Exposure profiles of workers from indium tin oxide target manufacturing and recycling factories in Taiwan
International Journal of Hygiene and Environmental Health. 2021 Apr;233:Article number 113708.
Hsu, YT; Su, TY; Chen, CY; Liao, HY; Kuo, YC; Wu, WT; Li, LA; Lai, CH; Liou, SH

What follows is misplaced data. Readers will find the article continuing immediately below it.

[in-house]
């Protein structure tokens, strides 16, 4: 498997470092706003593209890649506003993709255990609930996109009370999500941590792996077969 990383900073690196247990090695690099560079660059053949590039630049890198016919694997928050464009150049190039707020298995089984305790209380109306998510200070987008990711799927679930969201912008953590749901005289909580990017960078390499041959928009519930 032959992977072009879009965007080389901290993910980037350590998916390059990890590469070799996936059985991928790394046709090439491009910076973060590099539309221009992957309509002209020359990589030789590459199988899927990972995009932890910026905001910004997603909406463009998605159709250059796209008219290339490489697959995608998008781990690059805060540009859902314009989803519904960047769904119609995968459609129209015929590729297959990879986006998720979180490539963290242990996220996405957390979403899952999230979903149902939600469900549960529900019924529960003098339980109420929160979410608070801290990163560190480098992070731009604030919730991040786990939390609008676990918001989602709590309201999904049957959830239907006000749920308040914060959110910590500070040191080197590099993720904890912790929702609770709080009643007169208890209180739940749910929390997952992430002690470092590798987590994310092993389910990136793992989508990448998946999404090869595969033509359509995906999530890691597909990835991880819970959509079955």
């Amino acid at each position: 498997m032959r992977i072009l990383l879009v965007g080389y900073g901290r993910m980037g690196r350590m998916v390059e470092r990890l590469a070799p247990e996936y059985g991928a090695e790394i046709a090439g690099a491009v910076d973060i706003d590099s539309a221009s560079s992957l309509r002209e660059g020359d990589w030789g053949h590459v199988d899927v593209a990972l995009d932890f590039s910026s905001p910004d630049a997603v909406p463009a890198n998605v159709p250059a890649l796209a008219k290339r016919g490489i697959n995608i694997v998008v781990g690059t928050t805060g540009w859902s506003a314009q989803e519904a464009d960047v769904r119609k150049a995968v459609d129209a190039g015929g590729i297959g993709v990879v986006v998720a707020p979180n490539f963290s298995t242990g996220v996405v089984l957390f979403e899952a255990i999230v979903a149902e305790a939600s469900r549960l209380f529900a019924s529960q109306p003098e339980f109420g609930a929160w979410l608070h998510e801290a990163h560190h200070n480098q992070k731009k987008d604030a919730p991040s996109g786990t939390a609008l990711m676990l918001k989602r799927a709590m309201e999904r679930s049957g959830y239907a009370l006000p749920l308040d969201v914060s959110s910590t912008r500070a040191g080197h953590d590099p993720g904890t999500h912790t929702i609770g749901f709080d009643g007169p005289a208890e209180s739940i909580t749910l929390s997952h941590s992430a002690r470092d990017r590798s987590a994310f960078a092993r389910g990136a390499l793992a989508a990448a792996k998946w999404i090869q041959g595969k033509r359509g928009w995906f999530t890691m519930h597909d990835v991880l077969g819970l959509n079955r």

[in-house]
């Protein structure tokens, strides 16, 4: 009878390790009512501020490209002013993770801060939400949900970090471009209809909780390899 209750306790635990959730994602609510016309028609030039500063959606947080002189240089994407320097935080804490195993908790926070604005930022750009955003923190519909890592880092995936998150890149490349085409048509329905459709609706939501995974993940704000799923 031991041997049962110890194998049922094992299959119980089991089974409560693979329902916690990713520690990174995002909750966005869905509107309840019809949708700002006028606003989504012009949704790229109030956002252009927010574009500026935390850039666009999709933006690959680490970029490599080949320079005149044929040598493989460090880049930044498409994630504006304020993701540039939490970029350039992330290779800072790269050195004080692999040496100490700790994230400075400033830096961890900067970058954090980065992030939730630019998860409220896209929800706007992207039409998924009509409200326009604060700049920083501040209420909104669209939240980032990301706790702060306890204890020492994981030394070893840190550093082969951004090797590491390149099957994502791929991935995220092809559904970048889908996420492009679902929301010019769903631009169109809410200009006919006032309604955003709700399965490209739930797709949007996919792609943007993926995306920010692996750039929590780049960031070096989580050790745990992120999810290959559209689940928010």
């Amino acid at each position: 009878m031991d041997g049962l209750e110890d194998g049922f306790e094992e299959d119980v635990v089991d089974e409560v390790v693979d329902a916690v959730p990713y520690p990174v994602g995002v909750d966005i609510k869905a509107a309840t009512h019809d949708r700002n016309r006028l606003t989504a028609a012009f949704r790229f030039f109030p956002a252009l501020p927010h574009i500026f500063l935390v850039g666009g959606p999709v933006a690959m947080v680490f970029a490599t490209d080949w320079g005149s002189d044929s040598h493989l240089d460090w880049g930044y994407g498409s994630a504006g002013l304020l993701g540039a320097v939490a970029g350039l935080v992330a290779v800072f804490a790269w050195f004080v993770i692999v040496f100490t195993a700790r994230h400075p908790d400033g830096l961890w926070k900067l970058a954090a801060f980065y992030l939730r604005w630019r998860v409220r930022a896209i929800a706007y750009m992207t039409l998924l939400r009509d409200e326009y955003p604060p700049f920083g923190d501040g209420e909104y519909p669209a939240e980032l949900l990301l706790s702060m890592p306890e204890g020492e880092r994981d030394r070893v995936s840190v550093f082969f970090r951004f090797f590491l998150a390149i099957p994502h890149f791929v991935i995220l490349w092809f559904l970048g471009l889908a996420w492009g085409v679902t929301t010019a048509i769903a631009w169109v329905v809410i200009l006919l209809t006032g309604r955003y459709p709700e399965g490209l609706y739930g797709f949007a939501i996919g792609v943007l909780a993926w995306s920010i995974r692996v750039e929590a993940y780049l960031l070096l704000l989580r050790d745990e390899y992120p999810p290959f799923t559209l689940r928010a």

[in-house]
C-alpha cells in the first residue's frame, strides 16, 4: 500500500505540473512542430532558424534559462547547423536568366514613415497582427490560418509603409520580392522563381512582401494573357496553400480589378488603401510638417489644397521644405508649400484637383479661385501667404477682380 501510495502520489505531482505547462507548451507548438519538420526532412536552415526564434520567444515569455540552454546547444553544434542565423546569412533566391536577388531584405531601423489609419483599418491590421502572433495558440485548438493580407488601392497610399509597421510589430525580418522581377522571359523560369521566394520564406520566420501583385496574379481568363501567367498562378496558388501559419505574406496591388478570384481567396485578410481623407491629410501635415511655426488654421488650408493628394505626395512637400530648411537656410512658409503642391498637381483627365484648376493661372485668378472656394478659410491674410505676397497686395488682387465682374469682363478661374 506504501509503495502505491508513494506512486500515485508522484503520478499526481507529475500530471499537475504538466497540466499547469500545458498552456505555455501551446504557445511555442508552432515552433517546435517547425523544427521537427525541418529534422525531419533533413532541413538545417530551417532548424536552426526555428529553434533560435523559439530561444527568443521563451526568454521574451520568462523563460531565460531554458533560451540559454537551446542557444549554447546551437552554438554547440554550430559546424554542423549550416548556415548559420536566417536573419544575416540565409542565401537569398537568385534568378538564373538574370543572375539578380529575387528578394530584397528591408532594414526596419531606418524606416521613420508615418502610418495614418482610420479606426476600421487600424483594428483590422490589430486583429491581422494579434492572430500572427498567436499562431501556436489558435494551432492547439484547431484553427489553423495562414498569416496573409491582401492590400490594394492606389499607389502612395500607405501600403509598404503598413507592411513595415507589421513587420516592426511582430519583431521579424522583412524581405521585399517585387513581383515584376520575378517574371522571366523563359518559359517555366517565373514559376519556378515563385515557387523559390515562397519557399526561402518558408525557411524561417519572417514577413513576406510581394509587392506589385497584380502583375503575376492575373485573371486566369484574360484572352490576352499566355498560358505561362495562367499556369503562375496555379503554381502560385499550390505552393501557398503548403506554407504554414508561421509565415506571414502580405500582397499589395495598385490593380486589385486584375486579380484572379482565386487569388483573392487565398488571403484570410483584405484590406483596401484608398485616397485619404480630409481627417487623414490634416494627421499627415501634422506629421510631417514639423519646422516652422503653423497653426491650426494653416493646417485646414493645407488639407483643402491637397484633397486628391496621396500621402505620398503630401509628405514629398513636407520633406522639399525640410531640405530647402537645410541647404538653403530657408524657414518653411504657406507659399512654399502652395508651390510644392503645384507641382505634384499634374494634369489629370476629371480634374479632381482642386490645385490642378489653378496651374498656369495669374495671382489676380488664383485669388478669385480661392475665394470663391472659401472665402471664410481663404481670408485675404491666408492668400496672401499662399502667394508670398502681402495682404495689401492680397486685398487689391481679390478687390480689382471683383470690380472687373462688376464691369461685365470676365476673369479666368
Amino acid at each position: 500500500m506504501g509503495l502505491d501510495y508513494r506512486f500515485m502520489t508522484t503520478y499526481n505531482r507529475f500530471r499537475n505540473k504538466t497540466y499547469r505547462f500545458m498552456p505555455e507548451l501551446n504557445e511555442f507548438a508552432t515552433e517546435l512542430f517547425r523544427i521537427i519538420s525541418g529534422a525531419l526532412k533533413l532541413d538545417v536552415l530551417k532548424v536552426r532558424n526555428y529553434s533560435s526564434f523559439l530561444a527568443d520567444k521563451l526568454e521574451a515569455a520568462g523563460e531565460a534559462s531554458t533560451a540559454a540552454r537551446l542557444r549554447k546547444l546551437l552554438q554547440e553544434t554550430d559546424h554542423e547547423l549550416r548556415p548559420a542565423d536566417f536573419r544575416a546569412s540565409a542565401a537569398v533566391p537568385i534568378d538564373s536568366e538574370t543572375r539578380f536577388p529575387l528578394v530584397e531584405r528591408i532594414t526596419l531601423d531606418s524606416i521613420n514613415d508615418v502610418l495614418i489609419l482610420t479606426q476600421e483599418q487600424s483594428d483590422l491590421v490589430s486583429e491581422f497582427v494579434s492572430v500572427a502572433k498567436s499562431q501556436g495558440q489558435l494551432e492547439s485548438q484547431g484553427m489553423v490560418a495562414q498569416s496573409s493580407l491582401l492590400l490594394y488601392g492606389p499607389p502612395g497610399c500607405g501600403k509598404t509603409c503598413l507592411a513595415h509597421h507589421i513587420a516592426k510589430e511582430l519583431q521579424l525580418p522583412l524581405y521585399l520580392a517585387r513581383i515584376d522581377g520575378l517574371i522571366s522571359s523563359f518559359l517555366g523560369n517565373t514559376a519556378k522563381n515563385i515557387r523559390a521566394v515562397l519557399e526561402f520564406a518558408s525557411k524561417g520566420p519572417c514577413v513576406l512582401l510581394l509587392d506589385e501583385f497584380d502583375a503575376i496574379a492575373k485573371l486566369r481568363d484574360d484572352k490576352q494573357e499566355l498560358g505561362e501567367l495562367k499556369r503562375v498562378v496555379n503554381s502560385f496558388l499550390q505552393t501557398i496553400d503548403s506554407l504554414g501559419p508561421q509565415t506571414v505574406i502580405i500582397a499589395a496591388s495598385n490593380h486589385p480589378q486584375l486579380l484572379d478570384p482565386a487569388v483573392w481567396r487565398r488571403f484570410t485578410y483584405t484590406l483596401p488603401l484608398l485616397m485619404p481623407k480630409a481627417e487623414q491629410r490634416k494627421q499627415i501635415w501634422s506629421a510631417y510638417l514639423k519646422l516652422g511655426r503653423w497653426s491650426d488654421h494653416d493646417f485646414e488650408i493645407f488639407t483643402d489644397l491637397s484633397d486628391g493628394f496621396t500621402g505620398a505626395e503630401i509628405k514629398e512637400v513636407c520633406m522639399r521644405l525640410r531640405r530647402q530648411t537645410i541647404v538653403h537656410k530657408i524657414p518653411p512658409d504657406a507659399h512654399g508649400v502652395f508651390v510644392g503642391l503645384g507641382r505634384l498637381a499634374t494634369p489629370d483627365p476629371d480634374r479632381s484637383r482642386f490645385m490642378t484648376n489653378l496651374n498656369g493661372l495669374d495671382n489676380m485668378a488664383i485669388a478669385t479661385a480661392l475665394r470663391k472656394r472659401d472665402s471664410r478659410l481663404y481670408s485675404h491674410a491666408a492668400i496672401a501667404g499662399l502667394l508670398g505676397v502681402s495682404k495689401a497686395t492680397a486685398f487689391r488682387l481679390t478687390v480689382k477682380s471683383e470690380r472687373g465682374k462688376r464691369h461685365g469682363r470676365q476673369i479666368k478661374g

Abstract: Indium tin oxide exposure poses a potential health risk, but the exposure assessment in occupational setting remains incomplete and continues to be a significant challenge. To this end, we investigated the association of work type, airborne indium concentration, respirable fraction of total indium, and cumulative indium exposure index (CEI) with the levels of plasma indium (P–In) and urinary indium (U–In) among 302 indium tin oxide target manufacturing and recycling workers in Taiwan. We observed that recycling-crushing produced the highest concentrations of total indium (area: 2084.8 μg/m3; personal: 3494.5 μg/m3) and respirable indium (area: 533.4 μg/m3; personal: 742.0 μg/m3). Powdering produced the highest respirable fraction of total indium (area: 58.6%; personal: 81.5%), where the workers had the highest levels of P–In (geometric mean: 2.0 μg/L) and U–In (1.0 μg/g creatinine). After adjusting for the confounder, the CEIs of powdering (βPR = 0.78; βPR = 0.44), bonding (βPT = 0.61; βPT = 0.37), and processing workers (βPT = 0.43; βPT = 0.28) showed significant associations with P–In and U–In, validating its utility in monitoring the exposure. Also, the respirable fraction of total indium significantly contributed to the increased levels of P–In and U–In among workers. The varying levels of relationship noted between indium exposure and the levels of P–In and U–In among workers with different work types suggested that setting the exposure limits among different work types is warranted.